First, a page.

• With a gleaming smile, her sunny blonde hair and sky blue eyes became brighter. Her contagious energy put everyone around her in high spirits. Her sugar sprinkled cookies and sweet raspberry sauce are two of the many sweet deserts that would remove all sadness, danger, and dismay from your life.
    With soothing eyes, she talked to the real you. The passion that she had for family was strong and nothing, nothing prepared me for her death. Her closet was a mountain of shimmers, flickers, and moon-like glows. My aunt, you see, had a soft spot for shoes. Some of her shoes, some red and glossy as tomatoes, some soft and silky as a bedspread, were never worn, while others she wore until she could not wear them anymore.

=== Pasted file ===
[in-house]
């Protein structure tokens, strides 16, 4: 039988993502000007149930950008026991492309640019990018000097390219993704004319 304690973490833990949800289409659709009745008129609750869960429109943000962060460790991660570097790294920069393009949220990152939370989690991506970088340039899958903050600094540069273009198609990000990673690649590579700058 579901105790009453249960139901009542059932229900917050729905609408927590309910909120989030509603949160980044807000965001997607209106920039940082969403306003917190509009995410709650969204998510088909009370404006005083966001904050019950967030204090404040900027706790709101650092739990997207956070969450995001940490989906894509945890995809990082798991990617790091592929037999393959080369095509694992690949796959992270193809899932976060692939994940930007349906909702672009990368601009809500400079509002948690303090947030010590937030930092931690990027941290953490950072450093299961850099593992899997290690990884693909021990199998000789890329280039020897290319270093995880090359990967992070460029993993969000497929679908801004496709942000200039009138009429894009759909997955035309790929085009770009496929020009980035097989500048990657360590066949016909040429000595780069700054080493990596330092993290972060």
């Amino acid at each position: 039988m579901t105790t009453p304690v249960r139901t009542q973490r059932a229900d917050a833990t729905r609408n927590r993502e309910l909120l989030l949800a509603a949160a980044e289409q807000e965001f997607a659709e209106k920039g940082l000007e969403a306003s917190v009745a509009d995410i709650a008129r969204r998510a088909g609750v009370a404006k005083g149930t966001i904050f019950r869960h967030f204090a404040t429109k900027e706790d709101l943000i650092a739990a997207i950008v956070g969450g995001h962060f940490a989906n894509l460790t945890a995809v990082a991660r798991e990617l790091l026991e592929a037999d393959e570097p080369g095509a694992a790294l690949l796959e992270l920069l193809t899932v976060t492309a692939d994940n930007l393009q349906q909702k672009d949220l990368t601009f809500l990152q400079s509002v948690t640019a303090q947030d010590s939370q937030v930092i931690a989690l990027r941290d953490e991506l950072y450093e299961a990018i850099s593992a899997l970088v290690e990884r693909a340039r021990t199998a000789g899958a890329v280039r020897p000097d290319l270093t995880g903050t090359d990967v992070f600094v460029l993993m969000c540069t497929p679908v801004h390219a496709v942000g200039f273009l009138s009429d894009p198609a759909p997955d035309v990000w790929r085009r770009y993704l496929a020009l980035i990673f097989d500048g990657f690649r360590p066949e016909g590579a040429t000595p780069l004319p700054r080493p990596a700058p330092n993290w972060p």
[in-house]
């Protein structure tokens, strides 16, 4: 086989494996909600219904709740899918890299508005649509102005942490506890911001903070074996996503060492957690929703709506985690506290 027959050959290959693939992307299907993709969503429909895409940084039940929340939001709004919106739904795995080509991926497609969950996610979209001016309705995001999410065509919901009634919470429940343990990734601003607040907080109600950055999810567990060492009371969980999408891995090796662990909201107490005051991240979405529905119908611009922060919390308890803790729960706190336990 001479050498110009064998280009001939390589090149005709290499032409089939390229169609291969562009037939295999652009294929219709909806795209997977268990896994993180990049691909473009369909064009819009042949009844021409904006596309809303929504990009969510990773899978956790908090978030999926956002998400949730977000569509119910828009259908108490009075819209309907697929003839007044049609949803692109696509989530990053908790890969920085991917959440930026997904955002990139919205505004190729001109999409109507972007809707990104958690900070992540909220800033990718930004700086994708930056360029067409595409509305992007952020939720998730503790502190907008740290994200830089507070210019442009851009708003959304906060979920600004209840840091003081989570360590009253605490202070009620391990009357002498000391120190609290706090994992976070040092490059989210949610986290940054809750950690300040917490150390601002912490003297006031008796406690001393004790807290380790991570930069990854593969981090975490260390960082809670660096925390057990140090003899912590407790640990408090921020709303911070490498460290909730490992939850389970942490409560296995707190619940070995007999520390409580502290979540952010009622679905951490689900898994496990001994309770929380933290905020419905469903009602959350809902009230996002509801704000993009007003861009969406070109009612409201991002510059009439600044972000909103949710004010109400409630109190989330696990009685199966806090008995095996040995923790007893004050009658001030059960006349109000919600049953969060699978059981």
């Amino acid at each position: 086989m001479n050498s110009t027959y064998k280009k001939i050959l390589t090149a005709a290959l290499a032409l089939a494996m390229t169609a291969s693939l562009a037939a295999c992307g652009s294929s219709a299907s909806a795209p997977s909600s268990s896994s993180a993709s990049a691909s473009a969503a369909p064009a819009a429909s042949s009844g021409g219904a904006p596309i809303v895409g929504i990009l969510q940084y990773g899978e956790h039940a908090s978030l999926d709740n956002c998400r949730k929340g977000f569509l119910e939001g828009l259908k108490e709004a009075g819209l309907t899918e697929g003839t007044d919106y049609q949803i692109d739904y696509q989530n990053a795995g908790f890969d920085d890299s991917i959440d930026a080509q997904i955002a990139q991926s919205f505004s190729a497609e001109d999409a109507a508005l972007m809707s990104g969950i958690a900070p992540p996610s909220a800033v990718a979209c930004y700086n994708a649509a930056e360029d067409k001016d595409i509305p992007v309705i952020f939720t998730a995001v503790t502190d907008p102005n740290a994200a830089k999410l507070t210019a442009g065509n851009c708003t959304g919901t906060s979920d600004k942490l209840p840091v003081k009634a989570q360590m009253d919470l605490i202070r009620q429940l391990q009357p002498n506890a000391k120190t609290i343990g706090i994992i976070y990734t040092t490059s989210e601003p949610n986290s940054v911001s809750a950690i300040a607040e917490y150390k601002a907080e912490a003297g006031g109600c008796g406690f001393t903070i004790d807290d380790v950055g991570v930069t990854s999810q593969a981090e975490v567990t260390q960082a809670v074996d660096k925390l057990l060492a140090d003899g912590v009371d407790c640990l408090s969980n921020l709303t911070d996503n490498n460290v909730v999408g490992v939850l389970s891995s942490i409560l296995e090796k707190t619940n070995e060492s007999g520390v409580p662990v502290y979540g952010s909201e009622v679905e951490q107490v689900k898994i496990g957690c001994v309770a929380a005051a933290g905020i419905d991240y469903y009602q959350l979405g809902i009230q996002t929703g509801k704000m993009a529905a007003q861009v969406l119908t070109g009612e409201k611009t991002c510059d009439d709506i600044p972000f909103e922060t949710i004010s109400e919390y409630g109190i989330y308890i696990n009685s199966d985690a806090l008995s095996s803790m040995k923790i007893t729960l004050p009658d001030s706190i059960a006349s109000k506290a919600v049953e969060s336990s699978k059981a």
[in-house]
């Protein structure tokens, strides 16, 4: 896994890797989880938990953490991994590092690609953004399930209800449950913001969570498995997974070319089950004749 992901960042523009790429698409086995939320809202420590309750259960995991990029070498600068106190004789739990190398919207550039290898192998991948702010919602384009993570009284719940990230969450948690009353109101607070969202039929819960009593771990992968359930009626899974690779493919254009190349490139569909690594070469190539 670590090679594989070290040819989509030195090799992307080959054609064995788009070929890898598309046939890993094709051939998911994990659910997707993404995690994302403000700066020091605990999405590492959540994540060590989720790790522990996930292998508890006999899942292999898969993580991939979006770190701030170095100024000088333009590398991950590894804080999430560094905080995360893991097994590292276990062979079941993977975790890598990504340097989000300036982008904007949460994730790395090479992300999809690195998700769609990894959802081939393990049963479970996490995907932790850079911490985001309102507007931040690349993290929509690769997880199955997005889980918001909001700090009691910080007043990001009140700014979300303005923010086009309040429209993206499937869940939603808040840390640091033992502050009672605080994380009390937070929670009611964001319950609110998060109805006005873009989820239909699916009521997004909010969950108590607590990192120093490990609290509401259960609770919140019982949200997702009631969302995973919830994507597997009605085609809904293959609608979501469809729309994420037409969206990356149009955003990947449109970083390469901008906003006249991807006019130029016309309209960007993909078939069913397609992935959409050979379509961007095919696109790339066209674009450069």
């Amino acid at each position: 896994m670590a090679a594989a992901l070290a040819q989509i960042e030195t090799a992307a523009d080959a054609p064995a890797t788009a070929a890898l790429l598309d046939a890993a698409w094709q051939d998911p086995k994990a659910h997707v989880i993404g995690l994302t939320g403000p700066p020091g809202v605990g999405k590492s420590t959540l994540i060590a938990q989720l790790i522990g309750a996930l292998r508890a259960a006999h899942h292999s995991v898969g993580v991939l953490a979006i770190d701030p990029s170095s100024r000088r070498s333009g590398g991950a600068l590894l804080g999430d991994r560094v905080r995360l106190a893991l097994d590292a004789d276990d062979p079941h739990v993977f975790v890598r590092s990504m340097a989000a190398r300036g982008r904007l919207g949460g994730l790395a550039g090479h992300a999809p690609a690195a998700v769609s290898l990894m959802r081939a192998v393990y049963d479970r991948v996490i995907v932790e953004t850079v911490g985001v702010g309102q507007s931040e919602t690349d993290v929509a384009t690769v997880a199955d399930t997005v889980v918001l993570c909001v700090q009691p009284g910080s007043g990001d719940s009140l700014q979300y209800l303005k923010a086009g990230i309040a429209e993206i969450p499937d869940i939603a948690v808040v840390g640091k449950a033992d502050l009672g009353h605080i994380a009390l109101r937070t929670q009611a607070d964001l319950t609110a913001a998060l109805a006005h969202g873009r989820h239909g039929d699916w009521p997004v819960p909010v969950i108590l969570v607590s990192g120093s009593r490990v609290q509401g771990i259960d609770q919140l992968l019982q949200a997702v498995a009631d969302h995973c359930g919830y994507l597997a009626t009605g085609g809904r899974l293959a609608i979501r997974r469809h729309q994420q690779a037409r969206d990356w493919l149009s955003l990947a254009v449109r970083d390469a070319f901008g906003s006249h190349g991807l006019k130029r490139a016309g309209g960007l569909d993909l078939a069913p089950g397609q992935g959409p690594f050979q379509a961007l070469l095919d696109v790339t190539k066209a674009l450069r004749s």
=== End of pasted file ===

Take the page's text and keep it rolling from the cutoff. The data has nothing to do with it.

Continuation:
She and my mom would chatter for hours about shoes, clothes, my grandmother, and about my beach house in construction, which my mom needed my aunts guidance for, because my aunt was older and wiser. My aunt argued with my mom until my mom let her help cook the Christmas dinner. Her hands seemed to take on a life of their own as they ran around the table. She made the best roast beef; never dry, never too salty. She was a good sport too, my dad bought her a slimming, red, sparkling dress, and she wore it. My aunt had Breast Cancer, and I never knew. My mom told me on our way to the funeral home, and I realized that she never told my grandmother either. Then it hit me, she loved my family enough not to make us panic about her condition. I could not believe it, and I still don’t. My world flipped upside down, and I feel that nothing can flip it right side up.
    In Loving memory: My Aunt, March 2, 1951 – May 15, 2007 heart